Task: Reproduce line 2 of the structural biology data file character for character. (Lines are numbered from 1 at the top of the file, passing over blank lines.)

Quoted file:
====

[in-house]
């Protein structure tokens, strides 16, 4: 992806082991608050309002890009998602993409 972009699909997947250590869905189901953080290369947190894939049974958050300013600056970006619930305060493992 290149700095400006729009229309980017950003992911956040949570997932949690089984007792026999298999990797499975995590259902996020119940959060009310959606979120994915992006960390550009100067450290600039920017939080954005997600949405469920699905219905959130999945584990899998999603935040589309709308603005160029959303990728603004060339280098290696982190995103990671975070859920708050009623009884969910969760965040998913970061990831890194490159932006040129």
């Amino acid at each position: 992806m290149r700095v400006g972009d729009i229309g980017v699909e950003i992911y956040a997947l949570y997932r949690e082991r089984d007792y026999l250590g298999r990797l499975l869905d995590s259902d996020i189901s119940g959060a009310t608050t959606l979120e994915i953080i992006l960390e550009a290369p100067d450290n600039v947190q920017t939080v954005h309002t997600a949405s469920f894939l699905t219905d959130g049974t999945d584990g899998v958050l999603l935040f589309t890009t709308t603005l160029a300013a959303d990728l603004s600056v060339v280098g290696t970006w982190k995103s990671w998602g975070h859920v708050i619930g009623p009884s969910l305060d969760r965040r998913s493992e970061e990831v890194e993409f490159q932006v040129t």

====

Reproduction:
């Protein structure tokens, strides 16, 4: 992806082991608050309002890009998602993409 972009699909997947250590869905189901953080290369947190894939049974958050300013600056970006619930305060493992 290149700095400006729009229309980017950003992911956040949570997932949690089984007792026999298999990797499975995590259902996020119940959060009310959606979120994915992006960390550009100067450290600039920017939080954005997600949405469920699905219905959130999945584990899998999603935040589309709308603005160029959303990728603004060339280098290696982190995103990671975070859920708050009623009884969910969760965040998913970061990831890194490159932006040129």